[lg policy] India: Fight for the mother tongue

Harold Schiffman hfsclpp at GMAIL.COM
Tue Feb 9 14:24:13 UTC 2010

Fight for the mother tongue
Some lessons to be learnt
By Sudarshan Kumar Kapur

The NCERT claims to be a professional autonomous body to guide and
advise the Ministry of HRD in matters of school education,
particularly in the context of curriculum framing and renewal but it
is conducting itself most unprofessionally in these matters and
becoming a handy tool of the vested interests in the field of

FOLLOWING a proposal submitted by Bangladesh at UNESCO’s General
Conference in 1999, UNESCO proclaimed that “21st February will be
observed every year as International Mother Language Day” to celebrate
linguistic pluralism and cultural diversity and protect and preserve
the heritage of humanity.

February 21corresponds to and commemorates the Shaheed Day, the
Language Martyrs’ Day. It was on this day in 1952, that a number of
Bengalis of the then East Pakistan laid down their lives to protect
their mother tongue. It marks a red letter day in the history of
freedom struggle of Bangladesh. To recall the events briefly, Mr.
Nazeemudin, the then Prime Minister of Pakistan declared on January
26, 1952 that Urdu alone would be the state language of Pakistan. This
dictatorial dictate of Pakistan-rulers irreparably offended the
sentiments and sensibilities of Bengali speaking people of then East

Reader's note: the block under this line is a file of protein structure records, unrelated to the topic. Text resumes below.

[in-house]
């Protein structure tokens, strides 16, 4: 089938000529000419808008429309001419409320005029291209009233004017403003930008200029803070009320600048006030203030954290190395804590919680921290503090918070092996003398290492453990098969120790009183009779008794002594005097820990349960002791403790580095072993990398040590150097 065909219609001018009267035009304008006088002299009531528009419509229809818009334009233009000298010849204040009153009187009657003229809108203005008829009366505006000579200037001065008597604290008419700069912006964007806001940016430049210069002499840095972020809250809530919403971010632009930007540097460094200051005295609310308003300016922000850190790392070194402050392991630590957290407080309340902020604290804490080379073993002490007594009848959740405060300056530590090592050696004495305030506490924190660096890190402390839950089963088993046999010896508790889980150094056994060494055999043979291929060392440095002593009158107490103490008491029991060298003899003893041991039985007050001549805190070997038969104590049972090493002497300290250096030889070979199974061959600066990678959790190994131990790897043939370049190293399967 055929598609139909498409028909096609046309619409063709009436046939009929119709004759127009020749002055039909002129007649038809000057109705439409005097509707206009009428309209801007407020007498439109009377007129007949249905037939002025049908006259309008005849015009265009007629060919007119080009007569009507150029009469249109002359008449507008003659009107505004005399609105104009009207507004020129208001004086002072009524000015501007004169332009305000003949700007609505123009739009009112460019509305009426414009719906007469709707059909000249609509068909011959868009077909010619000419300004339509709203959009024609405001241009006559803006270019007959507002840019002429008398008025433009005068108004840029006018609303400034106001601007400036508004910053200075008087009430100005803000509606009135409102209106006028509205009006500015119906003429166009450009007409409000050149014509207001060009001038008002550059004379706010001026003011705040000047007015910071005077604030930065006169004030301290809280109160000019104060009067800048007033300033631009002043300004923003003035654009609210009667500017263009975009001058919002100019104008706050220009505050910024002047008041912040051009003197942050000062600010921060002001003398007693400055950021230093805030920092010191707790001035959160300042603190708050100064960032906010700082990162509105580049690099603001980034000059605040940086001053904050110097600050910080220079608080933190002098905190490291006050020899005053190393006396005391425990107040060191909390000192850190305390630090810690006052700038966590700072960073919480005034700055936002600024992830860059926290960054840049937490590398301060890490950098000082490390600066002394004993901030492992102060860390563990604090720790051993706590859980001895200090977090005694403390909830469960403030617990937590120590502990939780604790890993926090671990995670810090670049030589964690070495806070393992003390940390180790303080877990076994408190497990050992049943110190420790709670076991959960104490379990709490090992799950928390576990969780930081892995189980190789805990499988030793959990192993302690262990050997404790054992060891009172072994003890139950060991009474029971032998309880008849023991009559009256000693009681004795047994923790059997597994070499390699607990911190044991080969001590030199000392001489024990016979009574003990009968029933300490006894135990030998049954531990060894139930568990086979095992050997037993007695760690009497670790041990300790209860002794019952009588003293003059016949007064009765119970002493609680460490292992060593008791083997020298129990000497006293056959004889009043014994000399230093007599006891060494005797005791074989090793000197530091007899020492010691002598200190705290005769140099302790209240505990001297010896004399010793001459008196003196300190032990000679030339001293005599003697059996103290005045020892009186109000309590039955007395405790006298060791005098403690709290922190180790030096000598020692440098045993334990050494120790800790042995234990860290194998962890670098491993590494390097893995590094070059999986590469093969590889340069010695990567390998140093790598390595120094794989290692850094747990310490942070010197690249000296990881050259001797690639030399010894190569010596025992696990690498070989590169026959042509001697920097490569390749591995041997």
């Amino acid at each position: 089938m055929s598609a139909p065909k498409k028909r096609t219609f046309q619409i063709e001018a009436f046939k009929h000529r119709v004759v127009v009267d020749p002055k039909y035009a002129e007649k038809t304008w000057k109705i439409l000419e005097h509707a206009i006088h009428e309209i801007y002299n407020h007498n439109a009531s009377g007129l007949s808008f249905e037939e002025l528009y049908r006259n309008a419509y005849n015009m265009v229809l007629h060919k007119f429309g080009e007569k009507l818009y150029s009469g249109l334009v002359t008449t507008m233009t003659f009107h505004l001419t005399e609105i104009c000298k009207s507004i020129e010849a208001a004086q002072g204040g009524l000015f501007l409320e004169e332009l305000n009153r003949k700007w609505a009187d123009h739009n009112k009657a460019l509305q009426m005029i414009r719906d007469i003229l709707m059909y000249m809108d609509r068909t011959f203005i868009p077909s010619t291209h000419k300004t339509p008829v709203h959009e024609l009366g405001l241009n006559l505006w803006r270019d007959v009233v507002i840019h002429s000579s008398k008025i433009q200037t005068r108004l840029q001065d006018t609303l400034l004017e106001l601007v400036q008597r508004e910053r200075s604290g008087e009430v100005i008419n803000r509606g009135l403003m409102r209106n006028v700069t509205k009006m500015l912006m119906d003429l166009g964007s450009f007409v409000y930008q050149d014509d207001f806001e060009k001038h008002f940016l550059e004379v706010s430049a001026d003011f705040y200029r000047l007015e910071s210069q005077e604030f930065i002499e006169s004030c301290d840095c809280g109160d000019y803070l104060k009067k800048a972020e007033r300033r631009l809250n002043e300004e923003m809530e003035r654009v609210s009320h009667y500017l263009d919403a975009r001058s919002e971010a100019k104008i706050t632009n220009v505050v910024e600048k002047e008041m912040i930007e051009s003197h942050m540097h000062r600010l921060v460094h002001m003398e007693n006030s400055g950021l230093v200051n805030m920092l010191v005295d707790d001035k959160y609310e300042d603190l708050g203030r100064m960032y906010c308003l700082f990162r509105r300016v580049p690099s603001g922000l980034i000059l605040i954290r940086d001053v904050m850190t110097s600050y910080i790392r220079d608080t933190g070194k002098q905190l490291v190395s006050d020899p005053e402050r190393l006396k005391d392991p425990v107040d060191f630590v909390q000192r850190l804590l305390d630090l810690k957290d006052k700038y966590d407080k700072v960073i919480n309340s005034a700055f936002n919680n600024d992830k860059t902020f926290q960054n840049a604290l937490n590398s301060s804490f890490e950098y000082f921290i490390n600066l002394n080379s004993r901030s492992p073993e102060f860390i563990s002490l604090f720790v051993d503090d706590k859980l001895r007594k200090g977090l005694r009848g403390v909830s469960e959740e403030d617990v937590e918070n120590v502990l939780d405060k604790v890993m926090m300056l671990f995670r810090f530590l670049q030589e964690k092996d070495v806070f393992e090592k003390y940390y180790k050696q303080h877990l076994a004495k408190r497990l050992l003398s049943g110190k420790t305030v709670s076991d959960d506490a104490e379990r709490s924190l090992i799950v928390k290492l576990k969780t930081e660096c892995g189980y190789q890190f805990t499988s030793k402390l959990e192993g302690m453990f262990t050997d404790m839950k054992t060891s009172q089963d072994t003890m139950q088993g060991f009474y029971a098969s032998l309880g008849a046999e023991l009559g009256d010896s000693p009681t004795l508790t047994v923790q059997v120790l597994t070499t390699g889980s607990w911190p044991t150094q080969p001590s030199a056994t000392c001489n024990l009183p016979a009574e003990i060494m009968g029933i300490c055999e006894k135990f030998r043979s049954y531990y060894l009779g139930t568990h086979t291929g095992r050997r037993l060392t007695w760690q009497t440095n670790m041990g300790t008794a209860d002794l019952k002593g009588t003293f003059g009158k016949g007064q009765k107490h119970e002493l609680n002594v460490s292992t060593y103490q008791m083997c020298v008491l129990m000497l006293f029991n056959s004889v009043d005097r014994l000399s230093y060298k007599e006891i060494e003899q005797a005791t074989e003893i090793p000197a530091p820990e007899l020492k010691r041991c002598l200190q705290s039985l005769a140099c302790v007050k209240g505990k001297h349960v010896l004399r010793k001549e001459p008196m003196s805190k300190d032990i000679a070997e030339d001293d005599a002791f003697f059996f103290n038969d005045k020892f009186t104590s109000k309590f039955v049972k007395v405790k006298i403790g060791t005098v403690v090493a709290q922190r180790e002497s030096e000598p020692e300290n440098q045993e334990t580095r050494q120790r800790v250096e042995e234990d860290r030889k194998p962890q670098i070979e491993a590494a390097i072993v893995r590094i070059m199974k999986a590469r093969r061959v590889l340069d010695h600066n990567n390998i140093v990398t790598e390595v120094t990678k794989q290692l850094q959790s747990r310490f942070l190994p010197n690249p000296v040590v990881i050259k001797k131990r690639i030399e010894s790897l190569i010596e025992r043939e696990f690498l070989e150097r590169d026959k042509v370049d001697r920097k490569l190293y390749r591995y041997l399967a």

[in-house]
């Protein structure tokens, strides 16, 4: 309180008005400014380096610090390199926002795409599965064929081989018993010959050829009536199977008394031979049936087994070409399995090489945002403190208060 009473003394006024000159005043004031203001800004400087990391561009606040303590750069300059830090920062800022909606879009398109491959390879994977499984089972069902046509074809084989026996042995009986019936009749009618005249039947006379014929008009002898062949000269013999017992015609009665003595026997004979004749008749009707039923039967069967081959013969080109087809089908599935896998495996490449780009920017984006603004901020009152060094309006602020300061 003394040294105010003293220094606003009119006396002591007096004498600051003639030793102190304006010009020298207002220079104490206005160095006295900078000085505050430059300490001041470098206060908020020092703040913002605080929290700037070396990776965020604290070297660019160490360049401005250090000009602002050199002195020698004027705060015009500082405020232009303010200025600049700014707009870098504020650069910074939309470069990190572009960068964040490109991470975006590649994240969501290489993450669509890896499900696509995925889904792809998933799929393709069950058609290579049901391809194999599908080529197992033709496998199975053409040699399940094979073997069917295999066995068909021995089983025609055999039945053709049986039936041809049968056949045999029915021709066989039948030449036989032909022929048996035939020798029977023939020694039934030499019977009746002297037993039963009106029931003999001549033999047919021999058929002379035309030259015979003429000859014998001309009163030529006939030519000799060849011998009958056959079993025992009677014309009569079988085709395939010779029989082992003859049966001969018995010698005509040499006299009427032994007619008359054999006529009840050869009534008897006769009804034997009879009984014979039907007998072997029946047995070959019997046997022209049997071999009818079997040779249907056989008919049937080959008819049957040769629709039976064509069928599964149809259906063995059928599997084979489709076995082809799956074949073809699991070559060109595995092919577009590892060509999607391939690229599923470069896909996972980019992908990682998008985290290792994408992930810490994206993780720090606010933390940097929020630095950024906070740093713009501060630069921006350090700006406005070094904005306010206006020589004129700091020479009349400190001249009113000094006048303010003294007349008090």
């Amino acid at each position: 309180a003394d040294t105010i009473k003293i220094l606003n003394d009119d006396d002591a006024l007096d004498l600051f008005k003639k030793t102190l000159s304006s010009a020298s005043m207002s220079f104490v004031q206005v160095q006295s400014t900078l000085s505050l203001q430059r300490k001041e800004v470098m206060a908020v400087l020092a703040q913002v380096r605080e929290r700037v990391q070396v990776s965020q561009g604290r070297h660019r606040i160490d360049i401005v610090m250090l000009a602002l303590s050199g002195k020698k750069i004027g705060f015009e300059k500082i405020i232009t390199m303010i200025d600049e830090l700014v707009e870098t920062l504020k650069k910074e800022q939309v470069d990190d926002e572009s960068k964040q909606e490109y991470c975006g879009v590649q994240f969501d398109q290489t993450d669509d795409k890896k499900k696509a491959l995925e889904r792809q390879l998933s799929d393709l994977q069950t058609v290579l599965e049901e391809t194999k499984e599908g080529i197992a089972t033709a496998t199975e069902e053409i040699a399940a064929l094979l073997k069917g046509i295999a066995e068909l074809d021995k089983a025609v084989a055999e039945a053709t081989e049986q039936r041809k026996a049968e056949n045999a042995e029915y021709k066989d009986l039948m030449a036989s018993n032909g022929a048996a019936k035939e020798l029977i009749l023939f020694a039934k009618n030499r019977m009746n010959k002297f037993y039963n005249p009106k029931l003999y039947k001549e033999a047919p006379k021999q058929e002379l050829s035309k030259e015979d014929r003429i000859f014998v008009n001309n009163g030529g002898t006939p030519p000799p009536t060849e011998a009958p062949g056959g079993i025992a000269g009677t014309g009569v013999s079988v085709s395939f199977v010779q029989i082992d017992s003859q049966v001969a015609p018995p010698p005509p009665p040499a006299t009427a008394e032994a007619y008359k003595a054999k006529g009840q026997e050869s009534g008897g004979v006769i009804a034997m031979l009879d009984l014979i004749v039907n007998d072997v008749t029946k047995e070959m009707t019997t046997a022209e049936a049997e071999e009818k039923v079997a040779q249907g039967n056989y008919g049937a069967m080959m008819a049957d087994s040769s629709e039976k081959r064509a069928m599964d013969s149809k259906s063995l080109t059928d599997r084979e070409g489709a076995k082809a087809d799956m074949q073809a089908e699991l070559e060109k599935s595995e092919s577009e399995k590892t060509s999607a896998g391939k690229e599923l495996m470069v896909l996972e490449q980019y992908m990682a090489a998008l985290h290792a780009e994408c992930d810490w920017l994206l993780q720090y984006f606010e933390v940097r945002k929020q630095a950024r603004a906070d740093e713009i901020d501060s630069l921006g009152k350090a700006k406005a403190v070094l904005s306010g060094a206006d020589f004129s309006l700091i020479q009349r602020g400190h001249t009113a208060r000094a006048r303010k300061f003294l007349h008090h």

Pakistan. It sparked off a language agitation in East Pakistan. They
set up a broad-based All Party Committee of Action which called a
general strike on February 21. Five people were killed in the police
firing. On February 22, four more people fell to police bullets during
mourning prayers that were being offered for the previous day’s
victims. Bowing to the public pressure, Chief Minister Noor-ul-Amin
moved a motion recommending to the Constituent Assembly that Bengali
should be one of the state Language of Pakistan. The motion was passed
unanimously but the seeds of disintegration of Pakistan had been sown
in then East Pakistan in 1952 itself by this single foolish act of
Pakistan rulers. Mother tongue or mother language of people proved a
stronger bond than the religion.

The lesson of the story is that whenever the establishment or those
who are at the helm of affairs curb the mother language of people of a
state and try to impose an alien language over the country in matters
of state or education, the results are bound to be disastrous for the
country because such an untenable and foolish policy has ingredients
in it to disintegrate the society and prove harmful to the country’s
ethos, values and culture. Unfortunately, this is the policy which is
being pursued by our rulers in India for last more than four decades
or so. This writer will come to this matter a bit later.

It is estimated that half of the world’s 6000 to 7000 languages are
facing the risk of dying out and may disappear in the next 20 years.
Take the case of Indian languages. The VIII schedule of the
Constitution specifies our regional or state languages viz. Assamese,
Bengali, Gujarati, Hindi, Kannada, Kashmiri, Konkani, Malayalam,
Manipuri, Marathi, Nepali, Oriya, Punjabi, Sanskrit, Sindhi, Tamil,
Telugu, Urdu etc.

It is unfortunate that the elite of the country is imposing on the
country a language other than the child’s mother tongue in matters of
his education even at primary stage just to serve their vested
interests and fulfill their nefarious designs against all the tenets
of education. They are giving so much primacy to English at this level